ASA applied to New York State’s Farmland Protection Program for the funds to purchase the development rights on the land and the state approved the application in October of 2014.
Now everyone was on board, but the clock was ticking. The landowners had farmed there for many years, and were ready to move on. Because the state Farmland Protection Program was just recovering from a six-year funding freeze triggered by the Great Recession, ASA and other land trusts and local governments across the state were working hard to close farmland conservation deals on farms caught in the resulting project backlog. Zack and Annie needed to get creative to make this work. They needed to take out a loan to purchase the farm until the state farmland protection funds came through.
After researching their options, the Metzgers decided to apply for a bridge loan through Equity Trust, which would allow them to secure their mortgage with Farm Credit East and put the farm and the easement in their name. As part of the bridge loan, Zack and Annie sold Equity Trust their preemptive purchase rights, which gave them a bit more money to work with. In selling the preemptive purchase rights, the next buyer of the farm must prove that the majority of their income comes from farming. “This is just a further way of ensuring that it’s going to be actively used as farmland,” Annie says. “It’s going to be someone who says, ‘I’m a farmer, I want to grow things on this ground.”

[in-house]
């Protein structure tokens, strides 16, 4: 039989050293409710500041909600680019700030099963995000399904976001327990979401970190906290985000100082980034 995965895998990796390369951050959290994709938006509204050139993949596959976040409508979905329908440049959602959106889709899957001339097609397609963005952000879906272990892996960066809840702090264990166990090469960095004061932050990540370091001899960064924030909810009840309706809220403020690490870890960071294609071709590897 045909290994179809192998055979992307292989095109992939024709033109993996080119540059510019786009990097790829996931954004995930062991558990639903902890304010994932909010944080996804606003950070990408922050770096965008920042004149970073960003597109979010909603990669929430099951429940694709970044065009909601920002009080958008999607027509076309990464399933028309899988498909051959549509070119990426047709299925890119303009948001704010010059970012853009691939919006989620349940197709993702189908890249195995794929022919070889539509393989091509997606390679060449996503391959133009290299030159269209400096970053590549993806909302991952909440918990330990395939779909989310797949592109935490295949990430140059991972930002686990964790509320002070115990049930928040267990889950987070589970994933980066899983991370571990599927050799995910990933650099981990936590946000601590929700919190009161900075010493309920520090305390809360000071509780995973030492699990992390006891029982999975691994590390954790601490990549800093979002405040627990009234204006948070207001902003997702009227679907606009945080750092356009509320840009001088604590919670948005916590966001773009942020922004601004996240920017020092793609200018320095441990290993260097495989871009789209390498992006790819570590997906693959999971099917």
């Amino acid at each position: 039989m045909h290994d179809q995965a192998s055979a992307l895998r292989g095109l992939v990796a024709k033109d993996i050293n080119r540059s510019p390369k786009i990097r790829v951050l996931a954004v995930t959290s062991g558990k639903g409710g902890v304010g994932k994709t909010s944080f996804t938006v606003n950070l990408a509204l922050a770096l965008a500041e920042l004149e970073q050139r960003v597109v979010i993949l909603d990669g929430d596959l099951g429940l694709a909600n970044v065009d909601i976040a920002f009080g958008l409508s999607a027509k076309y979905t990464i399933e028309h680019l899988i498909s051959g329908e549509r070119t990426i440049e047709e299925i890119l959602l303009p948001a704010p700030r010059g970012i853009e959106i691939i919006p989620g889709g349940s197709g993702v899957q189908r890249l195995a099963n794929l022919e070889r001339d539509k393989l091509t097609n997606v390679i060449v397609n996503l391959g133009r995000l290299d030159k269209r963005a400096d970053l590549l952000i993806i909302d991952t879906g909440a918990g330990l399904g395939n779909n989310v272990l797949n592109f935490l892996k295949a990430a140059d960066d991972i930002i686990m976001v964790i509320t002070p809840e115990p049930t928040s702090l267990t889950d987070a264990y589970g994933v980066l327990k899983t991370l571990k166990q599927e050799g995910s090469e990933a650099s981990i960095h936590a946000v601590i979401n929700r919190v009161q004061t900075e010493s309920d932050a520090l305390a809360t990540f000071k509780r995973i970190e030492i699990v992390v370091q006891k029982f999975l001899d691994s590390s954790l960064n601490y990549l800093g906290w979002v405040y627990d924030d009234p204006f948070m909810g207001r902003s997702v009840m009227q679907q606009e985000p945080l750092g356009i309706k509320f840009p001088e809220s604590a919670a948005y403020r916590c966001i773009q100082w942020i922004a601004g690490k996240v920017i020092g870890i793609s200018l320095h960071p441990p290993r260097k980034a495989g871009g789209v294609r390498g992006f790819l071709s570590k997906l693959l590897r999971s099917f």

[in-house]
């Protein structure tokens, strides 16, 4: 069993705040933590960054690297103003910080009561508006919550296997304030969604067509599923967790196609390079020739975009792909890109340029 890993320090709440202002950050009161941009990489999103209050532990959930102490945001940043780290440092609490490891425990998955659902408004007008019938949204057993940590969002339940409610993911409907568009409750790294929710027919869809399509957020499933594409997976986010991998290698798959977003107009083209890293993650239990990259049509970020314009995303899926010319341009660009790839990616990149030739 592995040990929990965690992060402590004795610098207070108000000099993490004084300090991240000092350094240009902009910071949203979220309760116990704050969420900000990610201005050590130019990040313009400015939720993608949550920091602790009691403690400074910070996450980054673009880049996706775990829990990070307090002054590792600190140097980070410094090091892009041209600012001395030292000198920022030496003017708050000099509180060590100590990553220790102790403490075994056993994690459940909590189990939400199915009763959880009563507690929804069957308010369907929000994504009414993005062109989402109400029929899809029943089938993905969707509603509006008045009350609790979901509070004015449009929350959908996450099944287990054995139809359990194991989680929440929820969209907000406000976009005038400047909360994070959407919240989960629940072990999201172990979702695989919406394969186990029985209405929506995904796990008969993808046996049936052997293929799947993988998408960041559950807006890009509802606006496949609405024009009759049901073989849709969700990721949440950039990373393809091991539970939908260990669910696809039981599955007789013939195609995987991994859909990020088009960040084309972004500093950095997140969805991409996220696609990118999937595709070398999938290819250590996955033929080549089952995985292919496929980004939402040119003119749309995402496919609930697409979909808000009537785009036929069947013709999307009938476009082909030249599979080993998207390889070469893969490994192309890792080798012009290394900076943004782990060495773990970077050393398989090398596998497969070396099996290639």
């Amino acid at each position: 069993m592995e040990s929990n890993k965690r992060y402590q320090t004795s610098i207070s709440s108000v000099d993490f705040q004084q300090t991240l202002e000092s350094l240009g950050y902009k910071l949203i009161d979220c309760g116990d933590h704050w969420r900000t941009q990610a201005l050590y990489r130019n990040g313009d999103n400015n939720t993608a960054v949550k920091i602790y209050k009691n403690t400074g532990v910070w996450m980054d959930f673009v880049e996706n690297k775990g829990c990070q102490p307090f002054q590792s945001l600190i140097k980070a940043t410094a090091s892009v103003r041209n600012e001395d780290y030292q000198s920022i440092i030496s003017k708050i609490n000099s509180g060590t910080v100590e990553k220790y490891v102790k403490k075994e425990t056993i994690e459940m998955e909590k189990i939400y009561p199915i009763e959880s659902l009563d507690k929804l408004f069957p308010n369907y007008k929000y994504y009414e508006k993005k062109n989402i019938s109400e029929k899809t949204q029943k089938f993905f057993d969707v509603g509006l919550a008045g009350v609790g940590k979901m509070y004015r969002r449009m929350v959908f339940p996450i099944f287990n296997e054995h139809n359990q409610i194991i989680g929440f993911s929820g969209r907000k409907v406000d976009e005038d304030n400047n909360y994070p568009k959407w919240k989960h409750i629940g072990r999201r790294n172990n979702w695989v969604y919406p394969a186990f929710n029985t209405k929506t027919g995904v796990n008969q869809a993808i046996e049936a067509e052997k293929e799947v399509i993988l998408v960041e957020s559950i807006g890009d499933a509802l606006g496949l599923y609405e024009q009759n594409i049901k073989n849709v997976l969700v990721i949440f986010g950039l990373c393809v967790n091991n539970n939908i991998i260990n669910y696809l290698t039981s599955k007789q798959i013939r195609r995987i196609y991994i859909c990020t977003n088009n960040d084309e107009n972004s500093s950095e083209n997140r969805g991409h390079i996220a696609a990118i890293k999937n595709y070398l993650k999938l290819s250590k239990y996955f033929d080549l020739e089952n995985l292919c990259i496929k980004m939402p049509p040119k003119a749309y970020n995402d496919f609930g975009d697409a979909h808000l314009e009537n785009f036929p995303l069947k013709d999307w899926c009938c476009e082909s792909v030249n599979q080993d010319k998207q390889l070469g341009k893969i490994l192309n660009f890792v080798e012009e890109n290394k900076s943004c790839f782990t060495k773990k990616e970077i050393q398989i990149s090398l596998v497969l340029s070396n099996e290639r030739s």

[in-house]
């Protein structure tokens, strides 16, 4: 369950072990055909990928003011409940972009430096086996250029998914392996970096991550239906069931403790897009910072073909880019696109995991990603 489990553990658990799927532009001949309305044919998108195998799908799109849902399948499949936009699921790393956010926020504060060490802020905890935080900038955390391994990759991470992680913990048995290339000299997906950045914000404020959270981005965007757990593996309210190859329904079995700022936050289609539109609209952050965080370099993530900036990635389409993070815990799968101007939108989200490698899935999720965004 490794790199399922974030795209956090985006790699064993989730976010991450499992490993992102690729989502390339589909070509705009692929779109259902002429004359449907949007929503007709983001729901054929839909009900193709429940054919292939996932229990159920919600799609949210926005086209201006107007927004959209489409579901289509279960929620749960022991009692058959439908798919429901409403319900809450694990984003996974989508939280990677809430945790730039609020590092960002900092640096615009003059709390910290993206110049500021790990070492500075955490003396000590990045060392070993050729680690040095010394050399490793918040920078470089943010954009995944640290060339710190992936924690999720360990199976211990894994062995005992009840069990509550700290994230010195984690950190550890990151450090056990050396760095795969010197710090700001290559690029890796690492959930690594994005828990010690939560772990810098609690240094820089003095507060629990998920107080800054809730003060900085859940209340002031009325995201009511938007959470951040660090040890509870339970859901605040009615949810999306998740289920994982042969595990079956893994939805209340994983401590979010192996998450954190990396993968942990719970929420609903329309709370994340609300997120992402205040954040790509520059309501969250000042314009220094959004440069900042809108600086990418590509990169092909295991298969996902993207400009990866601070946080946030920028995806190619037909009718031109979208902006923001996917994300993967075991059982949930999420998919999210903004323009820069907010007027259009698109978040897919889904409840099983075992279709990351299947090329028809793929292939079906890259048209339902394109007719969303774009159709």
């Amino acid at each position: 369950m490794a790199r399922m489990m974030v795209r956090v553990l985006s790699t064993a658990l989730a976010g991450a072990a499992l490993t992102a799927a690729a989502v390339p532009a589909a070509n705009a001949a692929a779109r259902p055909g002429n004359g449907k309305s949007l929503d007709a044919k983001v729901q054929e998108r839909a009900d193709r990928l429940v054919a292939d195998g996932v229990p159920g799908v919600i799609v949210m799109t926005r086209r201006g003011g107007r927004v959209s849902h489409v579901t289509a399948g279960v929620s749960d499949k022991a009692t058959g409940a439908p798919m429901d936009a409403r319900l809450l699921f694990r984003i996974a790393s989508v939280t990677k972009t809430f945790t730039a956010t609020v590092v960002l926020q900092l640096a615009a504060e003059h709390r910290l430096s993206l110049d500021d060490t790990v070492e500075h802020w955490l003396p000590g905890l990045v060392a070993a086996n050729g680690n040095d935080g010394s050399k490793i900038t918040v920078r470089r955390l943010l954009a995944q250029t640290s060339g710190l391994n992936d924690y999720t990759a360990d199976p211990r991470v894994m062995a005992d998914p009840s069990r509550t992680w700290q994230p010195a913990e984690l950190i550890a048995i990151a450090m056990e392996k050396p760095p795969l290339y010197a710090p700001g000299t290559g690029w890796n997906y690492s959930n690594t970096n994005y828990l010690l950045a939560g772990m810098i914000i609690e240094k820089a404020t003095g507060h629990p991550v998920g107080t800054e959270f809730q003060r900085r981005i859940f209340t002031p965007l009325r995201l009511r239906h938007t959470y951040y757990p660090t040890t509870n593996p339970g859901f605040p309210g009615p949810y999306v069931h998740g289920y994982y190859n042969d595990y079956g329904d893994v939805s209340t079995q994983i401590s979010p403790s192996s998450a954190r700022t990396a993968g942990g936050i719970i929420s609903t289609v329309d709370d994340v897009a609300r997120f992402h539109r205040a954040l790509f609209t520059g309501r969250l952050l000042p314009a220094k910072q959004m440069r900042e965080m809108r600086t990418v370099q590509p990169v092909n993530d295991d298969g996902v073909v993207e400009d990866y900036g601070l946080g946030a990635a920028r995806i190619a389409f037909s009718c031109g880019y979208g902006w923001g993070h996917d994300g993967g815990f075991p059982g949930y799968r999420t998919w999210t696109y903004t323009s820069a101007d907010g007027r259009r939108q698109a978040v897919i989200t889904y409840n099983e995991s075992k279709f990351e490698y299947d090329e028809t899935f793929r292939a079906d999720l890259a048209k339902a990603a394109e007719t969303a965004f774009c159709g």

“Without the state farmland protection program we wouldn’t be on this farm,” Annie says. “We’d be buying a much smaller farm, probably with no house on it and having to start from scratch, really. We’d never be able to buy a farm of this scale or of this integrity.”